Tuesday, January 20, 2009

The Book of Names by D. Barkley Briggs -- Day 3

Here it is, the wrap-up day for the blog tour for A Book of Names. It's been interesting to read what various folks have said about it. (Check my Day 1 post for the complete list of tourists.)

Steve Rice doesn't let the fact that he hasn't read a book stop him. Check out his Genuine Fake Review for a few laughs as he reviews the Amazon book reviews.

Becky Miller and Chawna Schroeder expressed concern about the darkness portrayed in some of the scenes, particularly from the villains' pov scenes. To be honest, this level hadn't quite caught my attention, perhaps in part because it's been quite a few years since I've had a young teen in my house and, in general, I tend to read more mainstream fantasy than specifically Christian. So the advice for parents to preview for younger readers may not be a bad idea.

On the other hand, Keanan Brand got the goods from his 10-year-old niece, Jamie, who read the book and agreed to be interviewed about her impressions. Here is the link to the first segment, and here is the link to the second. I'm heading back later today to check for the third installment. After all, Keanan says this (emphasis my own):

I'm still reading the book, and should finish it by tomorrow, in time for my last post for this month's tour. I liked the poem and the map at the beginning, but--I confess--aside from the opening sentence, the first page just didn't grab me. Maybe that's because it wasn't intended to get a grown-up's attention. Jamie, however, devoured the book like a bear raiding picnic baskets at the park, and would have consumed more if the second book had been available.

(Hang in there, Jamie. Book 2, Corus the Champion is available for pre-order now!)

So of course, you know me. I have to post up the opening bit of the novel for you. Like Keanan, I wasn't smitten with the poem (too long, too cryptic), so I'll just head straight into Chapter 1:

The day was gray and cold, mildly damp. Perfect for magic. Strange clouds overhead teased the senses with a fragrance of storm, wind, and lightning, and the faint, clean smell of ozone. Invisible energy sparkled like morning dew on blades of grass.

Standing alone in an empty field on the back end of their new acreage, Hadyn Barlow only saw the clouds. By definition, you can’t see what’s invisible, and as for smelling magic? Well, let’s just say, unlikely. Hadyn saw what was obvious for late November, rural Missouri: leafless trees, dead grass, winter coming on strong. Most of all he saw (and despised) the humongous briar patch in front of him, feeling anew each and every blister and callus earned hacking through its branches.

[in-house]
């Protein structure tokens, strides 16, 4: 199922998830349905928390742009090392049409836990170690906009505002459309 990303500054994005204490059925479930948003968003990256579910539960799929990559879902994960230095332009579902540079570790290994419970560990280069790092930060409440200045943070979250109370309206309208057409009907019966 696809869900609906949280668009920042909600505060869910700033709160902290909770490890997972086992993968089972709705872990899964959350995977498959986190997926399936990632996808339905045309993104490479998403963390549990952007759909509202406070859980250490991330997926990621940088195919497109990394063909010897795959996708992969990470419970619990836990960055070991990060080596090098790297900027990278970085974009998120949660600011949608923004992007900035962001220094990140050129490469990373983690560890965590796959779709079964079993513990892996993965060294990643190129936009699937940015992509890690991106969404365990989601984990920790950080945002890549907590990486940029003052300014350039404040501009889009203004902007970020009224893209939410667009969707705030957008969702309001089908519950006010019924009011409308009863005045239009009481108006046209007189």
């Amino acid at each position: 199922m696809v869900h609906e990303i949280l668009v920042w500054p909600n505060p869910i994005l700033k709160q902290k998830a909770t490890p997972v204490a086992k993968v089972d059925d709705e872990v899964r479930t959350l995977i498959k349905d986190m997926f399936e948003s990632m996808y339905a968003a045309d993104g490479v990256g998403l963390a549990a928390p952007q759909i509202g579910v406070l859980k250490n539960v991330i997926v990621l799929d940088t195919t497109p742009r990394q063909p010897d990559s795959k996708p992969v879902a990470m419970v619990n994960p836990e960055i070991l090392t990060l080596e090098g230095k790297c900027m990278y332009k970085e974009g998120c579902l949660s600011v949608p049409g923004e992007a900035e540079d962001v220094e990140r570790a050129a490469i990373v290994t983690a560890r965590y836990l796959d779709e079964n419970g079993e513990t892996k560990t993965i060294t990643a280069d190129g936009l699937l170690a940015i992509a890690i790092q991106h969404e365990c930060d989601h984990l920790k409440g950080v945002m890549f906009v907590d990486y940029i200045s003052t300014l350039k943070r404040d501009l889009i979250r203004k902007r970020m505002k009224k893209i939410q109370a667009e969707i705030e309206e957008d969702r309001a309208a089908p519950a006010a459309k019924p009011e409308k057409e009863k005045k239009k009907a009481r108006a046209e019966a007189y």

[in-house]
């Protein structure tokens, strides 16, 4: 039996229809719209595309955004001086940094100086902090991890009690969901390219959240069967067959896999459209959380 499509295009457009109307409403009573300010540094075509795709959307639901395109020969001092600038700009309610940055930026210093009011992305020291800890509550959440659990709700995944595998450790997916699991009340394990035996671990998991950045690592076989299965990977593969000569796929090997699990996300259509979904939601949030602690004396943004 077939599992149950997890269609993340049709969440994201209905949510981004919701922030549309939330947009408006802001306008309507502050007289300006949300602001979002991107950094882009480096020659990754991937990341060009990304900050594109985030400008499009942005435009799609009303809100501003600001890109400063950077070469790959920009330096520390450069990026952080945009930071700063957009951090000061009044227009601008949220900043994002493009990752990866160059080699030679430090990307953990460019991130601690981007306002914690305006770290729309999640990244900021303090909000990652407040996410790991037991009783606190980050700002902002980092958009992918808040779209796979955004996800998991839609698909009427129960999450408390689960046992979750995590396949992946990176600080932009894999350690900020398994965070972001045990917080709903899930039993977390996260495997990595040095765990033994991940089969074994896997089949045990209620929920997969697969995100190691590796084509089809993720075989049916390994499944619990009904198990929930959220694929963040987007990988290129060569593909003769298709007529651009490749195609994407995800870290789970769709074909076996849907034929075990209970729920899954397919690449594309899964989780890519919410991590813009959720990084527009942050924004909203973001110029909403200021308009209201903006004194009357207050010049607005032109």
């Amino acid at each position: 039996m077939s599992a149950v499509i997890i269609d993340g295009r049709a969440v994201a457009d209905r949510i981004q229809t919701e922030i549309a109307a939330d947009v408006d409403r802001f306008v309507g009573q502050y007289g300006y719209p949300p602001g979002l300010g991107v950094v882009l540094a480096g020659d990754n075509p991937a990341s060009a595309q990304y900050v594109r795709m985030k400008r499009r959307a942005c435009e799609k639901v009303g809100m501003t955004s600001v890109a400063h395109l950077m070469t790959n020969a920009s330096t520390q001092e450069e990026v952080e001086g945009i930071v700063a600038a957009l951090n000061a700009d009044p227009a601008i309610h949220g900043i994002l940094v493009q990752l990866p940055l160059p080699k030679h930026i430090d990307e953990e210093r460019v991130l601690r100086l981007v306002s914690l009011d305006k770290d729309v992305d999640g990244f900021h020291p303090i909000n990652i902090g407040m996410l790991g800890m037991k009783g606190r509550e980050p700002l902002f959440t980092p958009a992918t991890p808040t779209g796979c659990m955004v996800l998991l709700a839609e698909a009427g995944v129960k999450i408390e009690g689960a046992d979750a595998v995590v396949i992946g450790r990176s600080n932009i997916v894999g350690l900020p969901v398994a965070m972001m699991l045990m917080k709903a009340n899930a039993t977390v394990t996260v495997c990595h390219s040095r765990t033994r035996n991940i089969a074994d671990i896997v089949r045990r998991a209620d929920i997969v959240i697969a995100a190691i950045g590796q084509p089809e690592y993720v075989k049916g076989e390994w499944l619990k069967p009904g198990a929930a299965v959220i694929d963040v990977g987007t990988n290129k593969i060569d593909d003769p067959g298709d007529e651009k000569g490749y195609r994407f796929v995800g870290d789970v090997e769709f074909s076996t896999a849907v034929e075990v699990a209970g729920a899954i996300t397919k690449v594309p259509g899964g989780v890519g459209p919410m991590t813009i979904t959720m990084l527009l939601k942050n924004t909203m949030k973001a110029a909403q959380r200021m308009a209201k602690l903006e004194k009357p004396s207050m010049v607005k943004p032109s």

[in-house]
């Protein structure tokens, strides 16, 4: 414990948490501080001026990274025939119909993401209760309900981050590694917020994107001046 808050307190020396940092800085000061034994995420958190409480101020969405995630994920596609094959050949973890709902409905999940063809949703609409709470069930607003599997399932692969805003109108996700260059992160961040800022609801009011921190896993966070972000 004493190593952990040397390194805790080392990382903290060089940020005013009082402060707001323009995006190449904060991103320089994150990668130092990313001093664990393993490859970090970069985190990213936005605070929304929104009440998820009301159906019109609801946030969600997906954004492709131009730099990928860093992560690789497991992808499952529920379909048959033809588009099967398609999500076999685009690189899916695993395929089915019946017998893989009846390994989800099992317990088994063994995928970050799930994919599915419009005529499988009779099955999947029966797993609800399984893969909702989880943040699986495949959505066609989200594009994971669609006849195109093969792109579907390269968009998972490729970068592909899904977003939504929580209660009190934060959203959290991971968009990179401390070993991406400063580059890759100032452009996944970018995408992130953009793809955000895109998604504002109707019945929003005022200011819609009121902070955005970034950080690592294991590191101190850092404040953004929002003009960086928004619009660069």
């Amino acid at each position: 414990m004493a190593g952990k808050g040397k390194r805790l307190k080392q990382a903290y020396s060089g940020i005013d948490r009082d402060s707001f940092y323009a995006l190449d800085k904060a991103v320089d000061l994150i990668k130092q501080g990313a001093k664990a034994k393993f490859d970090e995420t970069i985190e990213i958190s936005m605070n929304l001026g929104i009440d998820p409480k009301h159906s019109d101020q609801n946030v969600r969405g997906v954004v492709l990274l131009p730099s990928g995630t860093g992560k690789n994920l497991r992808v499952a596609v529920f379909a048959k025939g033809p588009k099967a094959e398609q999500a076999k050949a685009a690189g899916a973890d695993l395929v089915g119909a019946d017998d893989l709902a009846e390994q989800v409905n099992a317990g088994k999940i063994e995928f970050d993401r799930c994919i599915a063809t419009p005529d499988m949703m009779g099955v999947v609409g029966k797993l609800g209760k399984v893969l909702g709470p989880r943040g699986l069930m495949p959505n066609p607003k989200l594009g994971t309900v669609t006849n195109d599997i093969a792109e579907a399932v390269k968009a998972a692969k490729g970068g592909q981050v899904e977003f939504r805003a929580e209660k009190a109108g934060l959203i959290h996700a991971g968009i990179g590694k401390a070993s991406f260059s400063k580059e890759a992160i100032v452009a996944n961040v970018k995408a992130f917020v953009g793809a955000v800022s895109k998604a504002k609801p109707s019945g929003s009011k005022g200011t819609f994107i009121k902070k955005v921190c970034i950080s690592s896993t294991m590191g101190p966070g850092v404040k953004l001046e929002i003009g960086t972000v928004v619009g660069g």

Making room for cattle next spring, or so he was told; this, even though his dad had never owned a cow in his life. He was a history teacher, for crying out loud. A college professor. Hadyn’s shoulders slumped. It didn’t matter. Everything was different now.

Mr. Barlow didn’t let his boys curse, but low under his breath, Hadyn did, mildly, just to prove the point. Life stunk. That was the brutal truth.

All true for the most part. Yet standing alone in the field, bundled in flannel, something else prickled his skin--something hidden in the rhythm of the day, at its core--and it wasn’t just the chill wind. He couldn’t shake it. A sense of something. Out-of-placeness. Faced with a friendless sophomore year, Hadyn knew that feeling all too well. It attacked him every morning, right before school.

But this was something more, more than the usual nervousness and name-calling stuff. His intuition was maddeningly vague. Hadyn sniffed the air, eyeing the field. A fox scampered in the distance. Bobwhites whistled softly. This had been his routine for weeks. Go to school, come home, do chores. Today was no different. Except for the clouds.

Download and read the entire first chapter here.

Even though The Book of Names doesn't have a rapid-fire opening scene, I still found it intriguing. What was different about this day, really? What, in combination, made Hadyn's life stink? Why only mention his father? Why would a man, a history professor, who'd never raised cattle decide he wanted cows at this stage of his life?

I can feel the day, and I can feel Missouri in November. I believe that author D. Barkley Briggs has been there. I'm grounded, rooted, and already feeling the magic in the air that he is certain to spring any minute now.

And he does.

Thanks for touring with me!

1 comment:

Rebecca LuElla Miller said...

Val, another great post. You've given your readers a good introduction to the book. Great stuff.